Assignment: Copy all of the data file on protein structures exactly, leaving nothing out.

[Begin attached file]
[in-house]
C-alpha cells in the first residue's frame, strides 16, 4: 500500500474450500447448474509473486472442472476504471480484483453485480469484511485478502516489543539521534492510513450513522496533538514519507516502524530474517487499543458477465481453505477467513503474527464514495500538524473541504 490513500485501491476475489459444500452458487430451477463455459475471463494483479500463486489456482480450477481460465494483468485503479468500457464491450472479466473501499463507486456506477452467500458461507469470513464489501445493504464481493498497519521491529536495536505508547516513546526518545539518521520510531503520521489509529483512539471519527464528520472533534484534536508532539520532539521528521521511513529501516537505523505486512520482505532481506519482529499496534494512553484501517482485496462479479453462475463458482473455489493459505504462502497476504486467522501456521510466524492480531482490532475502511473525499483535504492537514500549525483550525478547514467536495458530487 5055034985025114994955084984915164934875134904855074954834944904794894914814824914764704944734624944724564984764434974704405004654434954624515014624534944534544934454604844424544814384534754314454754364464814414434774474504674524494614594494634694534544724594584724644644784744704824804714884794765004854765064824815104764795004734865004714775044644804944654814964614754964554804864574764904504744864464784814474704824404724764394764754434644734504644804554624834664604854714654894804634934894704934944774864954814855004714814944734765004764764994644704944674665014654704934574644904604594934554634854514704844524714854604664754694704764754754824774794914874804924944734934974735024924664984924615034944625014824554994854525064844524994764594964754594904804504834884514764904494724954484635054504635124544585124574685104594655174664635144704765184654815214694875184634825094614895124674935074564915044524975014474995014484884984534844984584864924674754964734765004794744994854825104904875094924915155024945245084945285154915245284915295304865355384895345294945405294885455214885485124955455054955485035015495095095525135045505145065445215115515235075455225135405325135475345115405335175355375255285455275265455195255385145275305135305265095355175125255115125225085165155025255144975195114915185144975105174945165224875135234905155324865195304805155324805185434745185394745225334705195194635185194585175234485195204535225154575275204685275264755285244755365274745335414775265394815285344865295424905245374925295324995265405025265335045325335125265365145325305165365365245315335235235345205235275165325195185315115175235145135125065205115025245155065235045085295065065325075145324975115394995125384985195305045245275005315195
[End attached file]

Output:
[in-house]
C-alpha cells in the first residue's frame, strides 16, 4: 500500500474450500447448474509473486472442472476504471480484483453485480469484511485478502516489543539521534492510513450513522496533538514519507516502524530474517487499543458477465481453505477467513503474527464514495500538524473541504 490513500485501491476475489459444500452458487430451477463455459475471463494483479500463486489456482480450477481460465494483468485503479468500457464491450472479466473501499463507486456506477452467500458461507469470513464489501445493504464481493498497519521491529536495536505508547516513546526518545539518521520510531503520521489509529483512539471519527464528520472533534484534536508532539520532539521528521521511513529501516537505523505486512520482505532481506519482529499496534494512553484501517482485496462479479453462475463458482473455489493459505504462502497476504486467522501456521510466524492480531482490532475502511473525499483535504492537514500549525483550525478547514467536495458530487 5055034985025114994955084984915164934875134904855074954834944904794894914814824914764704944734624944724564984764434974704405004654434954624515014624534944534544934454604844424544814384534754314454754364464814414434774474504674524494614594494634694534544724594584724644644784744704824804714884794765004854765064824815104764795004734865004714775044644804944654814964614754964554804864574764904504744864464784814474704824404724764394764754434644734504644804554624834664604854714654894804634934894704934944774864954814855004714814944734765004764764994644704944674665014654704934574644904604594934554634854514704844524714854604664754694704764754754824774794914874804924944734934974735024924664984924615034944625014824554994854525064844524994764594964754594904804504834884514764904494724954484635054504635124544585124574685104594655174664635144704765184654815214694875184634825094614895124674935074564915044524975014474995014484884984534844984584864924674754964734765004794744994854825104904875094924915155024945245084945285154915245284915295304865355384895345294945405294885455214885485124955455054955485035015495095095525135045505145065445215115515235075455225135405325135475345115405335175355375255285455275265455195255385145275305135305265095355175125255115125225085165155025255144975195114915185144975105174945165224875135234905155324865195304805155324805185434745185394745225334705195194635185194585175234485195204535225154575275204685275264755285244755365274745335414775265394815285344865295424905245374925295324995265405025265335045325335125265365145325305165365365245315335235235345205235275165325195185315115175235145135125065205115025245155065235045085295065065325075145324975115394995125384985195305045245275005315195